Sioux City Artists in the Permanent Collection

99707

 

Opened September 28, 2019; ongoing

During its more than 160 years as a city, Sioux City has been a place for serious business interests from the stockyards and meatpacking plants to technological, medical, and educational facilities. The arts, too, have played a vital role in the continuity of Sioux City’s success. The continual growth of local cultural institutions shows that as industrious as Sioux Cityans are, they understand the value of sustaining our cultural traditions. By melding individual creativity with the citywide desire for progress, the arts have been able to unite business, residential, and municipal goals in imaginative and accessible ways.
    
Behind this effort, of course, lies the artists themselves. This exhibition of works from the Art Center’s permanent collection brings together many artists who have at one time called Sioux City “home.” These artworks are in many ways the most important part of the Art Center’s mission of maintaining a collection of art for the people of Sioux City. We hope you enjoy this opportunity to view this beautiful part of Sioux City history.

Bilhenry Walker

Bilhenry

October 19, 2019 - January 12, 2020

Opening Reception: Saturday, October 19, 2019, 5:00 - 7:00 pm; Gallery Talk by the Artist 6:00 pm


Bilhenry Walker of Eau Claire, Wisconsin, has been making fantastic sculptures for more than fifty years. He began making art in California, influenced heavily by his exposure to the work of Robert Irwin and Doug Wheeler. Irwin and Wheeler were at the forefront of artists using light, a movement that became known as Light and Space. Bilhenry’s earliest explorations of art and materials were wall-mounted sculptures made from sauna tubes. These sculptural paintings, or painted sculptures, are lit from the side so that the cast shadow becomes an important part of the visual experience. Throughout the 1970s, he continued to explore the impact of light by creating paintings on Plexiglas, in this case using light to make the painted surfaces appear to float away from the wall. In 1980, Bilhenry began creating cast sculptures using resin to make his works larger and thicker. Using the translucency of the resin, he would embed objects such as stones or other objects made from resin. These sculptures, often freestanding or suspended in the air, glow when lit and produce surprising and beautiful effects.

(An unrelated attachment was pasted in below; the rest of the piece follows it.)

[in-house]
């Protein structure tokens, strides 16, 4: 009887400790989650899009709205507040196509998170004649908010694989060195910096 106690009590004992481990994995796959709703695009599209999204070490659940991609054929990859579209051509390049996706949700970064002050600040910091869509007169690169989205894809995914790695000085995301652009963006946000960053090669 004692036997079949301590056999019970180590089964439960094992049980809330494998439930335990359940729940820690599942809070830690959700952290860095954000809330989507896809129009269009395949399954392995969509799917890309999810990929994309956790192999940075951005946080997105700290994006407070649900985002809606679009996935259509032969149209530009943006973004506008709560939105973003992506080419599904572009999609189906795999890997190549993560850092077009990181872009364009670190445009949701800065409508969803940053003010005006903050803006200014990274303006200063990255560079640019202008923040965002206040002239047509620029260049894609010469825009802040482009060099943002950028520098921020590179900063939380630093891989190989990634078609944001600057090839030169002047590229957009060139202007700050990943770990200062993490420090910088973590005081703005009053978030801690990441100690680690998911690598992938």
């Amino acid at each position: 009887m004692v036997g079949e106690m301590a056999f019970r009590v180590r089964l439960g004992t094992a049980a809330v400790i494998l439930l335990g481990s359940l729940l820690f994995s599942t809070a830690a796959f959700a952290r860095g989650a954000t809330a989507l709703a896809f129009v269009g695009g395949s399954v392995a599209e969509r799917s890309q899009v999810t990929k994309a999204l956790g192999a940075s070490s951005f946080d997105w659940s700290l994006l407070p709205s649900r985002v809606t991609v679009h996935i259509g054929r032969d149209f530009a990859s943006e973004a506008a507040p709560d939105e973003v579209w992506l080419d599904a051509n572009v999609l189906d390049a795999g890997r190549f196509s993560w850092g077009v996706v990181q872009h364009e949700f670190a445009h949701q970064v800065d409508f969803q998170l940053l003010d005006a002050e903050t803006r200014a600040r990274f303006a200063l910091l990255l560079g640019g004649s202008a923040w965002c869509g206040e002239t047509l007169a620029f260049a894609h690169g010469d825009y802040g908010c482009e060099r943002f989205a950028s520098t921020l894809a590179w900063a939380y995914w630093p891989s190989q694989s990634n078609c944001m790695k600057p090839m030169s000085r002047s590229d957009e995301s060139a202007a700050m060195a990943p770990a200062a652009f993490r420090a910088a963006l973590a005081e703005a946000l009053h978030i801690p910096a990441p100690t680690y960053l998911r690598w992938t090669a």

Pauline Sensenig: Stories—Raw and Cooked

sensenig

November 16, 2019 - February 2, 2020

Opening Reception: Saturday, November 16, 2019, 5:00 - 7:00 pm; Gallery Talk by the Artist 6:00 pm

It started with a dinner of homemade Italian food. The joyous experience that accompanied the food led Sioux City artist Pauline Sensenig to recreate a dish using oil paint. That painting led to similar experiences and paintings. While Pauline has drawn, printed, and painted portraits, landscapes, still lifes, and any other subject you can think of, she returns again and again to food. This exhibition brings together a large collection of these paintings from the last ten years. From fresh vegetables to prepared dishes and to her series of much-larger-than-life cupcakes, the food in Pauline’s paintings takes on meanings that are beyond that of subsistence or sustenance. They represent both personal passions and personal friends.

Klaire Lockheart: Feminine Attempts

Lockheart

November 16, 2019 - February 2, 2020

Opening Reception: Saturday, November 16, 2019, 5:00 - 7:00 pm; Gallery Talk by the Artist 6:00 pm

When Klaire Lockheart was given the assignment to create a self-portrait for her painting class during graduate studies at the University of South Dakota, she thought carefully about what that would mean. She had been doing research about gender roles and expectations, and considered how she would present herself as the subject of a painting. This led to the creation of Feminine Attempt #1 (Dishes), featuring a life-sized portrait of Klaire in a conservative dress, handmade apron, and “absolutely ridiculous” boots, as she takes care of a basic household chore. The response from others was enthusiastic and resulted in a series of twelve portraits, that, as a series, is titled Feminine Attempts. The impact of these portraits immense. As Klaire remarks, “The scale of the paintings allows the women to be seen as monumental and intimidating, especially since they look down towards the viewer.”